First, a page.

Patients in England are having their inhaler devices switched without appropriate consultation, potentially leading to worsening disease control, respiratory experts have told The Pharmaceutical Journal.
Their claims have come as primary care networks (PCNs) are due to start work on switching patients from metered-dose inhalers (MDIs) to dry powder inhalers (DPIs) and soft mist inhalers (SMIs), which do not require a propellant gas that could contribute to climate change.
In September 2021, a document published by NHS England — which detailed plans for PCNs for 2021/2022 and 2022/2023 — set out four targets to support improved respiratory care and health outcomes for people with asthma.
The targets were put in place to reduce avoidable carbon emissions by encouraging the choice of lower carbon inhaler alternatives, where clinically appropriate.
The document said that additional guidance would be provided “to support shared decision making and patient choice of inhaler”.
However, the targets were delayed until April 2022 to ease GP workload during the Omicron COVID-19 surge, but respiratory experts say that patients in some areas are already being switched en masse.
Toby Capstick, consultant pharmacist in respiratory medicine at Leeds Teaching Hospitals NHS Trust, said he had been contacted “by a number of pharmacists and GPs” expressing concern about non-consented inhaler switches.
“I’ve been contacted by a GP, saying their colleagues were blanket switching patients from an MDI to a DPI — same drug, or drugs, but in a different device — but they weren’t checking inhaler technique,” he added.
“She wanted advice as a number of the [patients] were getting worse … because it wasn’t being done with the patient it was causing worsening asthma control — the patients were noticing it and coming back to the practice.”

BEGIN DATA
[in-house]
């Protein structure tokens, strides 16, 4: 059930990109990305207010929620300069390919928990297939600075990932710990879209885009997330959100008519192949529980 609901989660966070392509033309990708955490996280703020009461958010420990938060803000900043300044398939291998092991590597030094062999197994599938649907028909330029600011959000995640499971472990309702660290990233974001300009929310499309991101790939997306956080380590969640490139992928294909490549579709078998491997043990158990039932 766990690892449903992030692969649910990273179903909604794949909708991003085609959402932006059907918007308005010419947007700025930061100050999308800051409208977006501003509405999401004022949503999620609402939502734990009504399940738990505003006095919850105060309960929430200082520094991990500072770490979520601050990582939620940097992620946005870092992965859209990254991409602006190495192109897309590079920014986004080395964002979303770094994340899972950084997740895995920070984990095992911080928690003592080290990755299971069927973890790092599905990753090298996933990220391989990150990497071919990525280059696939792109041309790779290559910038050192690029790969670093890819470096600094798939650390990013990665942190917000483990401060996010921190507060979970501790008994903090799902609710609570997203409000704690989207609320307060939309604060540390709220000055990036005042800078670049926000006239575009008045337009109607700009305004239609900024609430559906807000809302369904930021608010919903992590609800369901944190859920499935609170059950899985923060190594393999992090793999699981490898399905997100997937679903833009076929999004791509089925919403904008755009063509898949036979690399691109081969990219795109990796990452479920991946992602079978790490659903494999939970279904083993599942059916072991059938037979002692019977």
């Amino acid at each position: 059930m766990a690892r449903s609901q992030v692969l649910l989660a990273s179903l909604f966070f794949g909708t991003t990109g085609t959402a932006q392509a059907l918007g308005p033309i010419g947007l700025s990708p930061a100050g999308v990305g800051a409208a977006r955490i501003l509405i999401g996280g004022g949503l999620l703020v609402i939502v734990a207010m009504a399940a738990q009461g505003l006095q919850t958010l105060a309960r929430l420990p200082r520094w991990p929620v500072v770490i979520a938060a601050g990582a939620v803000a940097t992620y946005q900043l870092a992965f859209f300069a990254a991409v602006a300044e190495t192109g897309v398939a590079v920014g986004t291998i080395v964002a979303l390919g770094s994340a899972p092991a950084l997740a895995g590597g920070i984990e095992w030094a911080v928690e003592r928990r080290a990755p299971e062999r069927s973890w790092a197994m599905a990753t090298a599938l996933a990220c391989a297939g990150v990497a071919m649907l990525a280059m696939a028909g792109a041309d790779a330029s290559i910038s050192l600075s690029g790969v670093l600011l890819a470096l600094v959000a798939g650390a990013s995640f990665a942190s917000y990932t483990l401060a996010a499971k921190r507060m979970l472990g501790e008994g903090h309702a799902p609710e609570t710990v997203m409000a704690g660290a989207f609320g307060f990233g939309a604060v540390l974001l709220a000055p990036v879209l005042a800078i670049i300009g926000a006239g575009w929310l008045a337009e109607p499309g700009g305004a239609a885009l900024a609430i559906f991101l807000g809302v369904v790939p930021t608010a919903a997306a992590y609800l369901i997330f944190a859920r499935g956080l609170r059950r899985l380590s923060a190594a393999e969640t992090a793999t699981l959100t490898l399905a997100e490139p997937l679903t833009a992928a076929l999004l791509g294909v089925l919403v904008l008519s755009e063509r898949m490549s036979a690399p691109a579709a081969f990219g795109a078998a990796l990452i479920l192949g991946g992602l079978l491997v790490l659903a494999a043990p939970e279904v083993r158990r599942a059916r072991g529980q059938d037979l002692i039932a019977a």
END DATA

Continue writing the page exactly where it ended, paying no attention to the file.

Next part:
Capstick added that he had also been contacted by Community Pharmacy West Yorkshire following similar reports of blanket switching from a GP practice and PCN in the region.
“Patients had no idea about this until they were getting their prescription. Some had received a letter but hadn’t really read it and there was information on the practice website about it — but it wasn’t proactively contacting those patients, getting their agreement and checking their inhaler technique.”
He added that although he had only been contacted by “a handful” of people it was likely that this was “only touching the surface” of the problem.
Omar Usmani, professor of respiratory medicine and consultant physician at the National Heart and Lung Institute (NHLI) at Imperial College London, said he was also aware that some patients had their inhaler device switched without appropriate consultation and that this was “deeply worrying”.
“Indeed, in the climate of informed patient consent, patient empowerment and active patient engagement, this is clearly incorrect practice,” he added.
“There are inherent risks in switching patients’ inhalers without seeing them and not obtaining their consent, leading to discontent amongst patients, diminishing their confidence in their medication.
“[It could also] impact their perception of control of their lung disease, [an increase in] resource utilisation and waste medication … and quite importantly, worsening of their clinical condition and damage [to] their trust and relationship with their healthcare professional.”
Usmani added that it was “imperative” that prescribers do not undertake “blanket, process-driven switching”.
“Every patient with an inhaler, or any new patient, should have an inhaler check. We must train our patients in the correct use of their inhaler device and ensure a patient can use their inhaler device with confidence.”
NHS England was approached for comment, but declined, pointing to a previous comment from October 2021 saying the incentives for PCNs on inhalers were “the product of extensive clinical input and patient engagement”.